The Restoration Strategy should in particular seek to interface with the EU Biodiversity Strategy, CAP reform opportunities, Cohesion Funding and the Green Paper on Forestry Strategy
Communication – the power of imagery
A ‘hearts and minds theme’ was central to Staffan Widstrand’s presentation on communication.
As founder-director of the Wild Wonders of Europe photographic initiative, he sketched the need for a communication strategy for restoration to have a two pronged approach – for the ‘heart’ of the general public and how to capture it with imagery, emotion, mass communication – and the ‘mind’: ie decision takers in government, the institutions, conservation, business and other sectors.
The power of such imagery was a background theme to the conference.
After the formal close of Day 1, on 16th November, there was a social reception featuring two films – both outstanding examples of creative communication. First, the internationally acclaimed entrée for global Year of Biodiversity made by Wild Wonders of Europe, depicting … the wonders of wild Europe, with emphasis on opportunity for restoration.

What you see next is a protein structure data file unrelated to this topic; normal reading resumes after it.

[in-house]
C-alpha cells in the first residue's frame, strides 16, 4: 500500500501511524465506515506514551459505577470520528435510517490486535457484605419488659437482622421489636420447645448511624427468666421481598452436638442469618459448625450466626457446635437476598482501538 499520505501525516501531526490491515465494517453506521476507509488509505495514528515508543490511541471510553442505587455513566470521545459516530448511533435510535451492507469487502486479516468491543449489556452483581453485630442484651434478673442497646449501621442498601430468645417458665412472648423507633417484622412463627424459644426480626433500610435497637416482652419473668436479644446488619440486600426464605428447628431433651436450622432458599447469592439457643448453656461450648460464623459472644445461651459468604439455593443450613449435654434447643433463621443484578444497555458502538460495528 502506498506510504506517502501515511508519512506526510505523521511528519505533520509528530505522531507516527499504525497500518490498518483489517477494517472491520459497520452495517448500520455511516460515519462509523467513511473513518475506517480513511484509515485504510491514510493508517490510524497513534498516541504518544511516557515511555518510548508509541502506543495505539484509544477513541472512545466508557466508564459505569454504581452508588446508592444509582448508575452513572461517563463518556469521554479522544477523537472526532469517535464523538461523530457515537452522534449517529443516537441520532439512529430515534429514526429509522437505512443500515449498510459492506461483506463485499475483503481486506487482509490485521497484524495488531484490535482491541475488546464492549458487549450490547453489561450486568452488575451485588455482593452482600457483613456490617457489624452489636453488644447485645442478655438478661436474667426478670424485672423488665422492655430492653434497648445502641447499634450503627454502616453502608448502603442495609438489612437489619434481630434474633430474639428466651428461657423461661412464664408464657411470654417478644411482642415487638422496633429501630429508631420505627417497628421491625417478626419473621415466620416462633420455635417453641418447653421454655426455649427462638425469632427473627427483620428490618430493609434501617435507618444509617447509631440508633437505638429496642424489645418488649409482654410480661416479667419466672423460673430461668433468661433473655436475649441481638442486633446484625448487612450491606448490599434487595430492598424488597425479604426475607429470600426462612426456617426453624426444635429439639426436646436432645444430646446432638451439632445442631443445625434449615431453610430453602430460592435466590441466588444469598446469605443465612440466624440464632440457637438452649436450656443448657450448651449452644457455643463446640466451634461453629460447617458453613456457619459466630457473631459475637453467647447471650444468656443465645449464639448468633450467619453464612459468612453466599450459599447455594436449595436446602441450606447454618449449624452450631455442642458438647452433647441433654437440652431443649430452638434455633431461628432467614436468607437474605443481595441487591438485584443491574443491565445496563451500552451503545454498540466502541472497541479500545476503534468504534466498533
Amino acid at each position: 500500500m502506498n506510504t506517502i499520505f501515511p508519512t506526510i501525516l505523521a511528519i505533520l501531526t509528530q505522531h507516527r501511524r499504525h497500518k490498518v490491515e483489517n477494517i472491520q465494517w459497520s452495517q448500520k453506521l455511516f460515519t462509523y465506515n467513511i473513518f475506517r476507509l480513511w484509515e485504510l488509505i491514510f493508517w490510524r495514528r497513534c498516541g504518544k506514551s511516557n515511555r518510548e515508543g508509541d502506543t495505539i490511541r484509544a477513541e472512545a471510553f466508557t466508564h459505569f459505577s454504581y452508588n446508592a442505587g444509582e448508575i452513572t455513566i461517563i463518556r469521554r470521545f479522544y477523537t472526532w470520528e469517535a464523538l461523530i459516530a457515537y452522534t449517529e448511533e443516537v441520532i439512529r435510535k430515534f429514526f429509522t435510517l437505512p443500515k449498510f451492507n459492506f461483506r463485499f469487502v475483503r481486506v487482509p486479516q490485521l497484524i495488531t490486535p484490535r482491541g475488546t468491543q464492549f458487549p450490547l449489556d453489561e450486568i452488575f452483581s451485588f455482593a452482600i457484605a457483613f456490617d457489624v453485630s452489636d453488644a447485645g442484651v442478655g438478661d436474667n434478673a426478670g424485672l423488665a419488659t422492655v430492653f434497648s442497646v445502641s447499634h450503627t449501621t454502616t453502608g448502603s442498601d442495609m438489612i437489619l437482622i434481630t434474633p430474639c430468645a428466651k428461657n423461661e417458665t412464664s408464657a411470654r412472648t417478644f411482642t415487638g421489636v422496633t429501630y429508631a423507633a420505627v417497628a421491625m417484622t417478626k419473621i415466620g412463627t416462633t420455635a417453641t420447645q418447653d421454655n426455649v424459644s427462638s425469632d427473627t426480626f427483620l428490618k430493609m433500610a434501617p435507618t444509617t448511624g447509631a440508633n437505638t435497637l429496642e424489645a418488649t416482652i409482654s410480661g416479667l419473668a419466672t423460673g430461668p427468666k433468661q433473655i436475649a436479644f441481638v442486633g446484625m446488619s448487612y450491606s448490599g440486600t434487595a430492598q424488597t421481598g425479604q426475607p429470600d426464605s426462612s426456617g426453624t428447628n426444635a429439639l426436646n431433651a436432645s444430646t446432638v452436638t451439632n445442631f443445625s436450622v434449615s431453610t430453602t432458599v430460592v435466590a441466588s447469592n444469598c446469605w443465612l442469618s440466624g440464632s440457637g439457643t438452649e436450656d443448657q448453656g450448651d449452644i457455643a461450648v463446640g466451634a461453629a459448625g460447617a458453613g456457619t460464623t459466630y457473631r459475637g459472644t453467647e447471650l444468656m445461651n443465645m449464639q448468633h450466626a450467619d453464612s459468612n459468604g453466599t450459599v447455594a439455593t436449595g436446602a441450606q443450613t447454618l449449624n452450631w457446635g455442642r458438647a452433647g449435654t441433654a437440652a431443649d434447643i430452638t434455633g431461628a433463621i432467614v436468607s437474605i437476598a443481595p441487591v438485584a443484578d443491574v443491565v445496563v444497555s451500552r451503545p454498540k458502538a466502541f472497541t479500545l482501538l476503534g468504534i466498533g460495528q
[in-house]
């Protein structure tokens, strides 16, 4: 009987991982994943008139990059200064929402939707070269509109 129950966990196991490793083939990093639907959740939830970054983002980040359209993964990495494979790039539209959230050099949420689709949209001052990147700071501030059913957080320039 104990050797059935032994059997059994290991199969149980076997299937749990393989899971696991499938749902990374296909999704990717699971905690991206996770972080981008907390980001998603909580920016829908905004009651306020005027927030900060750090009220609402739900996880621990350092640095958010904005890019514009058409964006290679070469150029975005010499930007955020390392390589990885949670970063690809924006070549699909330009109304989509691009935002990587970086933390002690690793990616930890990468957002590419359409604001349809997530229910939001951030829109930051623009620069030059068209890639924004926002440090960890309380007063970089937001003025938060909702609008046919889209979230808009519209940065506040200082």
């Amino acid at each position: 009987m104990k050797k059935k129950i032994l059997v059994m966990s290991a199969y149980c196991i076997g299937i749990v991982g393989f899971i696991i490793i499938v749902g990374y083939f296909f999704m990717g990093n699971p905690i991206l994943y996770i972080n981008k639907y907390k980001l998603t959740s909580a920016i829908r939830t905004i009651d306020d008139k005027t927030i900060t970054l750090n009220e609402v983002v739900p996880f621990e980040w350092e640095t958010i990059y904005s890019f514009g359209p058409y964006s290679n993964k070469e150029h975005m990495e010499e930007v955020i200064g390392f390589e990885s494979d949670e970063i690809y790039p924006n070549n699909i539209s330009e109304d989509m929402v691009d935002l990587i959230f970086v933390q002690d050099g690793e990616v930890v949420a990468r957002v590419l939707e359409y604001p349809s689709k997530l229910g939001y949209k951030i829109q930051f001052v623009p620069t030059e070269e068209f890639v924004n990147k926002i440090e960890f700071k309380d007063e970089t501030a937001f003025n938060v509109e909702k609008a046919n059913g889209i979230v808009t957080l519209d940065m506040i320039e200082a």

Then came Keeper of the Wilderness – a visually stunning story of how Ticha Valley, a formerly burned forest and degraded pastureland in the Tatra Mountains of Slovakia, has over the last 50 years become a haven for rich biodiversity, symbolized by healthy populations of brown bear, red deer and wolf.
Gyula Hegyi, who as MEP coordinated the EU Parliamentary on improved protection and funding for wilderness in 2009 by a massive 538 votes to only 19, was well placed to speak on the importance of communicating the right messages to the right ears.
He defined a number of key decision taking points where representation of the value for wilderness and the need for its restoration could have most impact.
Inputting amendments to proposed legislation via a Member of the European Parliament (MEP) was one way in which individuals could get involved. On a broader basis, it was important to take decision takers and journalists into wilderness areas – they understood the moral, conservation and economic arguments once these were explained, but the impact of direct experience was especially enlightening.